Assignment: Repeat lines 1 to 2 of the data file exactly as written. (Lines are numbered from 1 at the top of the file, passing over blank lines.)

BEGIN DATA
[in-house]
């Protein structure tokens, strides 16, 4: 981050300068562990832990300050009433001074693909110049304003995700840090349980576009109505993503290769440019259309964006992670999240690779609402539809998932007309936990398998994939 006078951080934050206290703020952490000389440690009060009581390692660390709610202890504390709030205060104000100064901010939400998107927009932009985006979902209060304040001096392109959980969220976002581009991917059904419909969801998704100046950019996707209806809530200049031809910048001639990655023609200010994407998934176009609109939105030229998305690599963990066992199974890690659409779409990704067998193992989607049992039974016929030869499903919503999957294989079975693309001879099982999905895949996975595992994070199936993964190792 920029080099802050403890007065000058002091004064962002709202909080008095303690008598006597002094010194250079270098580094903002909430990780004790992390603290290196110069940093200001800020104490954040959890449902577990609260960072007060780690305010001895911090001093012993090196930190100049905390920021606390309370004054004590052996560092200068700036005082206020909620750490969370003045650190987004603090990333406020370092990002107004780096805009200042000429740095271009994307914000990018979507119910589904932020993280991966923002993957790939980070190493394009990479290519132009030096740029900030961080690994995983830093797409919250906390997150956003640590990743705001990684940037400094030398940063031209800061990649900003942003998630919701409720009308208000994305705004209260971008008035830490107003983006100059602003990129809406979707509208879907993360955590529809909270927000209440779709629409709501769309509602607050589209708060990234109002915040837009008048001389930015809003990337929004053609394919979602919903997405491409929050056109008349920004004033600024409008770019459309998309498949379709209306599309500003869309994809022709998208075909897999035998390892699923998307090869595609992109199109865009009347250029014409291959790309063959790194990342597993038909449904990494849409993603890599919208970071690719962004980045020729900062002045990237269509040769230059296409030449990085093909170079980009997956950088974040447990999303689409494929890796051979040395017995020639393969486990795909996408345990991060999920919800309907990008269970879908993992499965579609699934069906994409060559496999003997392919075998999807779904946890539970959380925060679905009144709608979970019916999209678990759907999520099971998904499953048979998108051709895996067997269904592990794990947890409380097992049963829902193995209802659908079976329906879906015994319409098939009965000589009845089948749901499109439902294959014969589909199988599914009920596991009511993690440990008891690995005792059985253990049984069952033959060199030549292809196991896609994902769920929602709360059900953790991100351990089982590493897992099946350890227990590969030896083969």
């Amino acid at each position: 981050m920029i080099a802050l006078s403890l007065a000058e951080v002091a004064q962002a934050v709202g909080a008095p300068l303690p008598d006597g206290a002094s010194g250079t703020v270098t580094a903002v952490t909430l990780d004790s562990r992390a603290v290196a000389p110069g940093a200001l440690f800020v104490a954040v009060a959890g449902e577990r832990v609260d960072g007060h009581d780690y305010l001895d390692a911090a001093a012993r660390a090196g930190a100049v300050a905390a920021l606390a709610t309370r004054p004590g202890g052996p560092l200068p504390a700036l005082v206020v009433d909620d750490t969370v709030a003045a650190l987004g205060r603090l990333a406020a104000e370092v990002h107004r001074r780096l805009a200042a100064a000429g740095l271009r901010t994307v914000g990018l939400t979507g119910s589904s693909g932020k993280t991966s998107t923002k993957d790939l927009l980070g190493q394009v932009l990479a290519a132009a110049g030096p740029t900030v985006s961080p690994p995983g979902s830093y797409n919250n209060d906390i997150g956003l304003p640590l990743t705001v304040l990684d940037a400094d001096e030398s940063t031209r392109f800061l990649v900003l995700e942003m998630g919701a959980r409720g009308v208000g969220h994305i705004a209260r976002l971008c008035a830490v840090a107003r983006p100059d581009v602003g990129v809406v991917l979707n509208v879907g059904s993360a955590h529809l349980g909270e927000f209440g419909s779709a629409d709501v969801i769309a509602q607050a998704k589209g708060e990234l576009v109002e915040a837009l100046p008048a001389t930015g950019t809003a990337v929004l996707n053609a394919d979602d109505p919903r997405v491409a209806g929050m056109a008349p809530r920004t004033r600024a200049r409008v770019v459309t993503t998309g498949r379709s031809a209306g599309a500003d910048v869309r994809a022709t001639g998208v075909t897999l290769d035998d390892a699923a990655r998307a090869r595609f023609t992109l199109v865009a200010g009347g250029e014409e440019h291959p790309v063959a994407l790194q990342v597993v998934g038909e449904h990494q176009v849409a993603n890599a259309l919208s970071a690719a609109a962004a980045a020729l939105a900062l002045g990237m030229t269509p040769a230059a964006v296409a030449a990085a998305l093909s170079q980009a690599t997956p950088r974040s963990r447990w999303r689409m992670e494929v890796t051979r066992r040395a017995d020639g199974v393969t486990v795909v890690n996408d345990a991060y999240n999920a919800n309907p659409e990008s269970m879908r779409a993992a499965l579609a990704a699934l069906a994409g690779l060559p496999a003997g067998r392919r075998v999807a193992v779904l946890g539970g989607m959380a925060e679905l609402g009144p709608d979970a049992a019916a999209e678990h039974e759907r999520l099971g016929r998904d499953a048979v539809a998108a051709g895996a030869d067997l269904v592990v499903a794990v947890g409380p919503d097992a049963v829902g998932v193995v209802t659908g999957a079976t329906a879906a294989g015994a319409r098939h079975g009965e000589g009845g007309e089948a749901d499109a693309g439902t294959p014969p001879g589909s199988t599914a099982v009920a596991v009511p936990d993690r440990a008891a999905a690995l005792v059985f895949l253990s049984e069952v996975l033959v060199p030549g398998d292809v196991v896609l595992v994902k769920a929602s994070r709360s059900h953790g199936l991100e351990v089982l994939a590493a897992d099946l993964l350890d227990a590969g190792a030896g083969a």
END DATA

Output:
[in-house]
């Protein structure tokens, strides 16, 4: 981050300068562990832990300050009433001074693909110049304003995700840090349980576009109505993503290769440019259309964006992670999240690779609402539809998932007309936990398998994939 006078951080934050206290703020952490000389440690009060009581390692660390709610202890504390709030205060104000100064901010939400998107927009932009985006979902209060304040001096392109959980969220976002581009991917059904419909969801998704100046950019996707209806809530200049031809910048001639990655023609200010994407998934176009609109939105030229998305690599963990066992199974890690659409779409990704067998193992989607049992039974016929030869499903919503999957294989079975693309001879099982999905895949996975595992994070199936993964190792 920029080099802050403890007065000058002091004064962002709202909080008095303690008598006597002094010194250079270098580094903002909430990780004790992390603290290196110069940093200001800020104490954040959890449902577990609260960072007060780690305010001895911090001093012993090196930190100049905390920021606390309370004054004590052996560092200068700036005082206020909620750490969370003045650190987004603090990333406020370092990002107004780096805009200042000429740095271009994307914000990018979507119910589904932020993280991966923002993957790939980070190493394009990479290519132009030096740029900030961080690994995983830093797409919250906390997150956003640590990743705001990684940037400094030398940063031209800061990649900003942003998630919701409720009308208000994305705004209260971008008035830490107003983006100059602003990129809406979707509208879907993360955590529809909270927000209440779709629409709501769309509602607050589209708060990234109002915040837009008048001389930015809003990337929004053609394919979602919903997405491409929050056109008349920004004033600024409008770019459309998309498949379709209306599309500003869309994809022709998208075909897999035998390892699923998307090869595609992109199109865009009347250029014409291959790309063959790194990342597993038909449904990494849409993603890599919208970071690719962004980045020729900062002045990237269509040769230059296409030449990085093909170079980009997956950088974040447990999303689409494929890796051979040395017995020639393969486990795909996408345990991060999920919800309907990008269970879908993992499965579609699934069906994409060559496999003997392919075998999807779904946890539970959380925060679905009144709608979970019916999209678990759907999520099971998904499953048979998108051709895996067997269904592990794990947890409380097992049963829902193995209802659908079976329906879906015994319409098939009965000589009845089948749901499109439902294959014969589909199988599914009920596991009511993690440990008891690995005792059985253990049984069952033959060199030549292809196991896609994902769920929602709360059900953790991100351990089982590493897992099946350890227990590969030896083969």